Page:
ARE THERE NEW FORMS OF BECS THAT ARE EMERGING IN YOUR CONTEXT? Ans. No. Because we have set a standard for establishing a BEC. Standard qualifications to become a BEC are as follows:

1.  Adequate size (of about 30-60 families). Not too small, nor too big. It is manageable.

2.  Definite territory (Only people living in the immediate vicinity are members)

3.  Homogeneous membership (there are children, youth, adults)

4.  Self-reliance – self-nourishing, self-sustaining, self-governing (It can support itself, its personnel, its needs and programs)

Note: The term “BEC” is a technical term. Thus, strictly speaking, there could be no BEC in a school, nor a BEC which is Sectoral, etc. Such groupings may only approximate some aspects or characteristics of a BEC but they are not real BECs. Such groups may be called some other names but not BEC.

GREATEST ACHIEVEMENT OF BECS (name three). People in the community are more organized and cohesive. There is greater participation in the life and activities of the BEC.  People respond more easily to the needs of members and even those of other faith.

GREATEST DIFFICULTIES BECS ARE FACING (name three). Poverty. Indifference. Ignorance.

FOREMOST CHALLENGES BECS ARE FACING (name three). Program for Renewed Integral Evangelization, Opportunities for Livelihood Projects, Development of Social Awareness and Empowerment.

(END OF REPORT)

BEC NATIONAL ASSEMBLY (2005)

Holy Family Retreat House (Redemptorist), Lahug, Cebu, Sept. 19-22, 2005

Theme: DEVELOPING A CULTURE OF SUSTAINABILITY IN BECs

ANSWERS TO THE QUESTIONNAIRE (Diocese of Marbel)

UPDATING BEC PROFILE

1.   Number of BECs (Diocese of Marbel 2004) – Ans. 1,517 BECs

2.   Who coordinates BEC efforts in the diocese? – Ans. A fulltime (employed) Diocesan Lay Coordinator

3.   What place does the BEC coordinator / BEC occupy in a parish and diocesan structure? – Ans. BEC is a basic ecclesial community which is a part of the parish, under the direction of the parish priest.

FOCUSED GROUP DISCUSSION

Please assess the growth of your BECs in terms of units. Please plot your growth from the year you started until 2004 in a three-year, 25 unit interval.

  • the late 60s – 27 BECs
  • the 70s – (27 + 277) = 304
  • the 80s – (304 + 747) = 1,051
  • the 90s – (1,051 + 216) = 1,267
  • 2000-2004 – (1,267 + 250) = 1,517 (end of 2004)

What factors could have strengthened / sustained your growth? Please name three.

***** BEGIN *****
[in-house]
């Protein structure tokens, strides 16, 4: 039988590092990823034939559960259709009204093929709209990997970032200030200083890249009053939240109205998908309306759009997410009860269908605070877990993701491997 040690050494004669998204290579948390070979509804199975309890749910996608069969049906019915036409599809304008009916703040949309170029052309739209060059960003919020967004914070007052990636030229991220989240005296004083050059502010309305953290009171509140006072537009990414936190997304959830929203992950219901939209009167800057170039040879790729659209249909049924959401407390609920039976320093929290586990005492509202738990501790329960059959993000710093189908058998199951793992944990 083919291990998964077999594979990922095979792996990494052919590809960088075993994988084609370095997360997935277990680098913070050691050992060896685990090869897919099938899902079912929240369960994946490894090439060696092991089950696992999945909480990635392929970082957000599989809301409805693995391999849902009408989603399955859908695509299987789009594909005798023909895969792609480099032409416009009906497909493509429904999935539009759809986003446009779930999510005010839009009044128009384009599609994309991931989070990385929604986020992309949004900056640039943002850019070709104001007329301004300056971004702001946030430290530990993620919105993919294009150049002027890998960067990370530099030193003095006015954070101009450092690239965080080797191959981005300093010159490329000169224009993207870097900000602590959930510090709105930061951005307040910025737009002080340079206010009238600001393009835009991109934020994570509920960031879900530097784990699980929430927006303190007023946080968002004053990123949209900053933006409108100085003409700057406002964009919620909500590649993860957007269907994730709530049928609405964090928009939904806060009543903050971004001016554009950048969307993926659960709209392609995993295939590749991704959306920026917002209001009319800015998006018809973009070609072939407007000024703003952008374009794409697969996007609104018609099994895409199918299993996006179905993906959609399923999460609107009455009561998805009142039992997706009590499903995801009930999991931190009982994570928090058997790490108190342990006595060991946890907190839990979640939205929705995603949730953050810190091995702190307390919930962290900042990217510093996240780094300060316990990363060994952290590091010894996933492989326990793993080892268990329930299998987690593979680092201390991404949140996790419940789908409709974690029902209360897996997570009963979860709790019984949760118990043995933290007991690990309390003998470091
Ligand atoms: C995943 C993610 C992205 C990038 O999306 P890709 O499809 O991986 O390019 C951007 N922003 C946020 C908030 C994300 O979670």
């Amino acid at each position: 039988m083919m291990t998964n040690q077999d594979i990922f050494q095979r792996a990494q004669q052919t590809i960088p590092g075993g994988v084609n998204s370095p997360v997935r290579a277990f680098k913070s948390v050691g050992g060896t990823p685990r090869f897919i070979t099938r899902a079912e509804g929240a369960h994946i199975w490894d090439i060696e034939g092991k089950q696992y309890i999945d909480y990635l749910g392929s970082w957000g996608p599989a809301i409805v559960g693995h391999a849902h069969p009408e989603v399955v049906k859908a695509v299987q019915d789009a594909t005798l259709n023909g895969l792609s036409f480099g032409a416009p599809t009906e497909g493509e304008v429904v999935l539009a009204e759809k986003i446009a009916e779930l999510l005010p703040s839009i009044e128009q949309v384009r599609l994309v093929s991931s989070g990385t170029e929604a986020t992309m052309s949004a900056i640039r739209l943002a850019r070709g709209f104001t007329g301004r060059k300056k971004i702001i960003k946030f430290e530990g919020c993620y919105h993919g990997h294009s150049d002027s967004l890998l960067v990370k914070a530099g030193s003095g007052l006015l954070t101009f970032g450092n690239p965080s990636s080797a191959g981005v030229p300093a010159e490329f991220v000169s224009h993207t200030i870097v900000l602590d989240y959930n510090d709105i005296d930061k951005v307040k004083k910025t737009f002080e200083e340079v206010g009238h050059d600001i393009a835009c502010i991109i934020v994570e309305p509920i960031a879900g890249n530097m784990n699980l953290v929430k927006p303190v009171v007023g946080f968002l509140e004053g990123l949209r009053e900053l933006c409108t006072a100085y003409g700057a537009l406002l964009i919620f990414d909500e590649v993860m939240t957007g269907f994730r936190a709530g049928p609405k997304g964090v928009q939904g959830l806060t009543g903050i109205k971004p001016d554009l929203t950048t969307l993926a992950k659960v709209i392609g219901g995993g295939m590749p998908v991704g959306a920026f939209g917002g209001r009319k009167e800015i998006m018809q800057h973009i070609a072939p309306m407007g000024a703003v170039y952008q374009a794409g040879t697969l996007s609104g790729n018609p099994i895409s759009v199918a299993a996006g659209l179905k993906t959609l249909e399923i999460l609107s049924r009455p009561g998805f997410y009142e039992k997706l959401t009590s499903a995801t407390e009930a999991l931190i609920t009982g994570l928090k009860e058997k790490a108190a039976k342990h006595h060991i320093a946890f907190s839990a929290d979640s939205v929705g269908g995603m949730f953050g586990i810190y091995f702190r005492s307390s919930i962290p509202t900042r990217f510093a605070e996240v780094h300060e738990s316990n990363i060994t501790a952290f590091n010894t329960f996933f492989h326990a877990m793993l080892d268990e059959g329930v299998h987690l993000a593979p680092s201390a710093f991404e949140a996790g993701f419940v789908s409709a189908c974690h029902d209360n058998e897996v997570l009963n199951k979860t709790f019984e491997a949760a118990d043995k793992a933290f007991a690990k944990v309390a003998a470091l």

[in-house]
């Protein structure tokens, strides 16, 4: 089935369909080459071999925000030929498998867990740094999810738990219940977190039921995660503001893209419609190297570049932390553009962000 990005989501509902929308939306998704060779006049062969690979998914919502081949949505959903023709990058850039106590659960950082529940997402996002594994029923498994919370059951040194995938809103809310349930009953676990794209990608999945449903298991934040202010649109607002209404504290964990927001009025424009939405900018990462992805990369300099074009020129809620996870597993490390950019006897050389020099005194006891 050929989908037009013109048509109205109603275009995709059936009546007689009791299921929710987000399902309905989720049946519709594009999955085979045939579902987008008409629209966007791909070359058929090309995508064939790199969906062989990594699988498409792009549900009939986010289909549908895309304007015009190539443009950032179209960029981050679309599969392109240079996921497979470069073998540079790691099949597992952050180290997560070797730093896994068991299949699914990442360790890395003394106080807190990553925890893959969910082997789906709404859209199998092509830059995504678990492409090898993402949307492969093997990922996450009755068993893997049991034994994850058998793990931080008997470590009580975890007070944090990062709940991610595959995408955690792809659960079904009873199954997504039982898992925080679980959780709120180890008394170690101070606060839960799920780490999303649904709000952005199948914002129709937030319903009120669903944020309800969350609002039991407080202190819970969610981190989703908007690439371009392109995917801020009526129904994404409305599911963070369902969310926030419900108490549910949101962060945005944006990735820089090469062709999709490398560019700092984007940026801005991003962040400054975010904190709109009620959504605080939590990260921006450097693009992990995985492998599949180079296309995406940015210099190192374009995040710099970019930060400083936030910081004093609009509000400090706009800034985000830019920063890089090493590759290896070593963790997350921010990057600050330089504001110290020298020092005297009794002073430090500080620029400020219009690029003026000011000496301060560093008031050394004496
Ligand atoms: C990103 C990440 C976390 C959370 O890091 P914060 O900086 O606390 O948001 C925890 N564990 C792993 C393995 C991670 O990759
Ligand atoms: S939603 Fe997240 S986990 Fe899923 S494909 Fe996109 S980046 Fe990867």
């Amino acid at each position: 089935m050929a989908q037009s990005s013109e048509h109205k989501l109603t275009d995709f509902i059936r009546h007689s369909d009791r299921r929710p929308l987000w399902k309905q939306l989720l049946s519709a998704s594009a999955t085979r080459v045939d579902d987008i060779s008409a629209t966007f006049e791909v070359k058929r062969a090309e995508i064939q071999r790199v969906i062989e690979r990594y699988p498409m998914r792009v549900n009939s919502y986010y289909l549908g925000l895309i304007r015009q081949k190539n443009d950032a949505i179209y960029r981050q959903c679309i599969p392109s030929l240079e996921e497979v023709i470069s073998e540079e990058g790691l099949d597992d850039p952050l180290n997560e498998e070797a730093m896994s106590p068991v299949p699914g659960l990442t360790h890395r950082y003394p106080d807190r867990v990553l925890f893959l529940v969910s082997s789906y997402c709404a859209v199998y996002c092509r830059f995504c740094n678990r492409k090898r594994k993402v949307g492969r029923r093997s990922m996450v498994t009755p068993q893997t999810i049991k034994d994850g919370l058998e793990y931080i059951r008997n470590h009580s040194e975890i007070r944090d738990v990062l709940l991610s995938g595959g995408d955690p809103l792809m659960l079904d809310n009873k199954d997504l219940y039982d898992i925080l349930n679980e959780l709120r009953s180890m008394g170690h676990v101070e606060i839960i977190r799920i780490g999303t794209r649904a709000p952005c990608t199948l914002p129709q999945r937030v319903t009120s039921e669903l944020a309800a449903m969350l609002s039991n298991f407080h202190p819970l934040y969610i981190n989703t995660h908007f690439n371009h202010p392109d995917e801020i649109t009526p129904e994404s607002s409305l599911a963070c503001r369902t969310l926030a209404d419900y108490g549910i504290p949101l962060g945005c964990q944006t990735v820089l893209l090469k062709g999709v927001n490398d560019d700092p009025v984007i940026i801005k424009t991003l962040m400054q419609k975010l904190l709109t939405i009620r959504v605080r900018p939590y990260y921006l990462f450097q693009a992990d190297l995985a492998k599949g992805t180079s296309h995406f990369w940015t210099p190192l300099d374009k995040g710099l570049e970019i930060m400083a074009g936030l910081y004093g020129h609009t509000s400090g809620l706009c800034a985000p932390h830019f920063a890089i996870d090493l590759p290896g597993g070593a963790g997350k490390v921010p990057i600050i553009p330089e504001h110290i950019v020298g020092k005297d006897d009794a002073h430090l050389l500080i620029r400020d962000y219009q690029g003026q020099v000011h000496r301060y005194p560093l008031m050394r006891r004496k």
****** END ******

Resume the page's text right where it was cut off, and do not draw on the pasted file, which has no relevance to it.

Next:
• Influence of MSPC and KRISKA in 1971-1976
  • Adoption of BEC as diocesan thrust in1983
  • Systematic organization of BEC Ministry in 1986

What factors could have weakened your growth? Please name three.

  • Lack of skilled BEC leaders and workers
  • Lack of skill in planning, organizing and management
  • Lack of financial support for BEC activities and programs

Please note below the most significant thing that happened to your BECs in the past three years.

  • Significant number of BEC leaders emerged
  • Increased awareness and participation in BEC-parish-diocesan activities
  • Adoption of new skills in participative leadership and decision-making processes

FILIPINO CULTURE

OPERATIVE VALUES

What operative values in the community have helped in strengthening / sustaining your BECs? Please name three.

  • Pakikisama – more appreciation of sense of belonging, cooperation, participation
  • Bayanihan – increase in concern for the needs of others (death, sickness, etc.)
  • Pagsasarili – growth in self-reliance (in planning, programming, financial support)

Please tell (attach or write below) one particular story / experience/ situation.

What operative values in the community have contributed to the weakening of your BECs? Please name three.

  • Ningas cogon mentality – short-lived enthusiasm of some leaders and members
  • Fence-sitting attitude – lack of involvement of some members
  • Weak leadership style

Please tell (attach or write below) one particular story / experience / situation.

What operative values in the community your BECs found difficult or failed to practice?

  • A more developed sense of community
  • A more active participation in community life and activities
  • A more participative leadership style and processes

Please tell (attach or write below) one particular story / experience / situation.

What operative values in the BECs contributed to the wider community?

  • A more positive response to parish and diocesan programs (including financial)
  • A more active participation in parish and diocesan mobilizations
  • A gradual strengthening of the parish community from the grassroot level.

Please tell (attach or write below) one particular story / experience / situation.

POPULAR RELIGIOSITY

Are popular religious practices part of your BEC life?

  • Not much have been noticed and not very significant.

What popular religious practices in your area are practiced by your BECs?